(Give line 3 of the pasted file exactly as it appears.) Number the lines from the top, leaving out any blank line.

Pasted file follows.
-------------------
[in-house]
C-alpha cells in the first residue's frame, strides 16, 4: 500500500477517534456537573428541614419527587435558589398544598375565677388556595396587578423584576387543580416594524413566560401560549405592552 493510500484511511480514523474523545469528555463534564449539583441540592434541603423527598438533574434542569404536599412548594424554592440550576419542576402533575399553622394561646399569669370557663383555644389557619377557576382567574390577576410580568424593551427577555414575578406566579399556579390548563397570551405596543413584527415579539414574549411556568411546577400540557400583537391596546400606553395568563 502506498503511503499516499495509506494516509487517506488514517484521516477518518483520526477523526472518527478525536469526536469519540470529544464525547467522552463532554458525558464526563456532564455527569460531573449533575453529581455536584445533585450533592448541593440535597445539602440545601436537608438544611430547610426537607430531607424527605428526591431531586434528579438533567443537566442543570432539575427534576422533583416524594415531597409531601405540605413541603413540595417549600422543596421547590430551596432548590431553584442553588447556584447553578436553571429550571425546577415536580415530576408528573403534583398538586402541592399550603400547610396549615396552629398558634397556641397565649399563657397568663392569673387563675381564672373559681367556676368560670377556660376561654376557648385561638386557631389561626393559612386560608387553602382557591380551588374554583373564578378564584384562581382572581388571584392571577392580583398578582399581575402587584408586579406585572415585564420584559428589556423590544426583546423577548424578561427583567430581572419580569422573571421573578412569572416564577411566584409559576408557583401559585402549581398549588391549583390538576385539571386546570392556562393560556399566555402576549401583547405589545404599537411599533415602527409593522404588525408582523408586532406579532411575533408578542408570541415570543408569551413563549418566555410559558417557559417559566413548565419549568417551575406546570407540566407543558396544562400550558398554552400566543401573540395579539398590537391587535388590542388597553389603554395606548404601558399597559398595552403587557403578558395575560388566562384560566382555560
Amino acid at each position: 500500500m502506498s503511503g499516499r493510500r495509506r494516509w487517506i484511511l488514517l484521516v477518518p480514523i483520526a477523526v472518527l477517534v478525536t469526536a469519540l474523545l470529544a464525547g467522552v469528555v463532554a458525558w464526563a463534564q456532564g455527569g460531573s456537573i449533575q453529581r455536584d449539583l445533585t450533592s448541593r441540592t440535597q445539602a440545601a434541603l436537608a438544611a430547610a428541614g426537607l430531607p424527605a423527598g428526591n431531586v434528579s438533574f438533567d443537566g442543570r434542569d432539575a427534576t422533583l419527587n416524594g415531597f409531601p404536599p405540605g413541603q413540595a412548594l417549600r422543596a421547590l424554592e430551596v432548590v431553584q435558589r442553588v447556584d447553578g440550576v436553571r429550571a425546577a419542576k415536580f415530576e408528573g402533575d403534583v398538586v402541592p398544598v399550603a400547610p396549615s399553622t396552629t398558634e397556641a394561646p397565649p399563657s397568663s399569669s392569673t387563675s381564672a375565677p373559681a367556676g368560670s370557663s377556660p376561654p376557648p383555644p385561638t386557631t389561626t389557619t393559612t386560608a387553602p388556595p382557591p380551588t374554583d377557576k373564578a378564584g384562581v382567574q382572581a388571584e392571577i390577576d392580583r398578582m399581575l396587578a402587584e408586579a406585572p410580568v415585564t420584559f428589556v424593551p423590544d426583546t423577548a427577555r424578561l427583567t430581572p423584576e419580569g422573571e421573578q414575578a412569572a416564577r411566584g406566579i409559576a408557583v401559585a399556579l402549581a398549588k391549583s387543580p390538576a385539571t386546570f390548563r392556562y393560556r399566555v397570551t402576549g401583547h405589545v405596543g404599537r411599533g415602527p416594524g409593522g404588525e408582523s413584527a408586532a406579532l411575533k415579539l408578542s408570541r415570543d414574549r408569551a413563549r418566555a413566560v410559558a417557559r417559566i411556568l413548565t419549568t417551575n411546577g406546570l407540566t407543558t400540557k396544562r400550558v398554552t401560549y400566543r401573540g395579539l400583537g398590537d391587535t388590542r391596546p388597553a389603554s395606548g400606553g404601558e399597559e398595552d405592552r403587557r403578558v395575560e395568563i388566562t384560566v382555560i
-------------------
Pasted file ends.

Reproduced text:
Amino acid at each position: 500500500m502506498s503511503g499516499r493510500r495509506r494516509w487517506i484511511l488514517l484521516v477518518p480514523i483520526a477523526v472518527l477517534v478525536t469526536a469519540l474523545l470529544a464525547g467522552v469528555v463532554a458525558w464526563a463534564q456532564g455527569g460531573s456537573i449533575q453529581r455536584d449539583l445533585t450533592s448541593r441540592t440535597q445539602a440545601a434541603l436537608a438544611a430547610a428541614g426537607l430531607p424527605a423527598g428526591n431531586v434528579s438533574f438533567d443537566g442543570r434542569d432539575a427534576t422533583l419527587n416524594g415531597f409531601p404536599p405540605g413541603q413540595a412548594l417549600r422543596a421547590l424554592e430551596v432548590v431553584q435558589r442553588v447556584d447553578g440550576v436553571r429550571a425546577a419542576k415536580f415530576e408528573g402533575d403534583v398538586v402541592p398544598v399550603a400547610p396549615s399553622t396552629t398558634e397556641a394561646p397565649p399563657s397568663s399569669s392569673t387563675s381564672a375565677p373559681a367556676g368560670s370557663s377556660p376561654p376557648p383555644p385561638t386557631t389561626t389557619t393559612t386560608a387553602p388556595p382557591p380551588t374554583d377557576k373564578a378564584g384562581v382567574q382572581a388571584e392571577i390577576d392580583r398578582m399581575l396587578a402587584e408586579a406585572p410580568v415585564t420584559f428589556v424593551p423590544d426583546t423577548a427577555r424578561l427583567t430581572p423584576e419580569g422573571e421573578q414575578a412569572a416564577r411566584g406566579i409559576a408557583v401559585a399556579l402549581a398549588k391549583s387543580p390538576a385539571t386546570f390548563r392556562y393560556r399566555v397570551t402576549g401583547h405589545v405596543g404599537r411599533g415602527p416594524g409593522g404588525e408582523s413584527a408586532a406579532l411575533k415579539l408578542s408570541r415570543d414574549r408569551a413563549r418566555a413566560v410559558a417557559r417559566i411556568l413548565t419549568t417551575n411546577g406546570l407540566t407543558t400540557k396544562r400550558v398554552t401560549y400566543r401573540g395579539l400583537g398590537d391587535t388590542r391596546p388597553a389603554s395606548g400606553g404601558e399597559e398595552d405592552r403587557r403578558v395575560e395568563i388566562t384560566v382555560i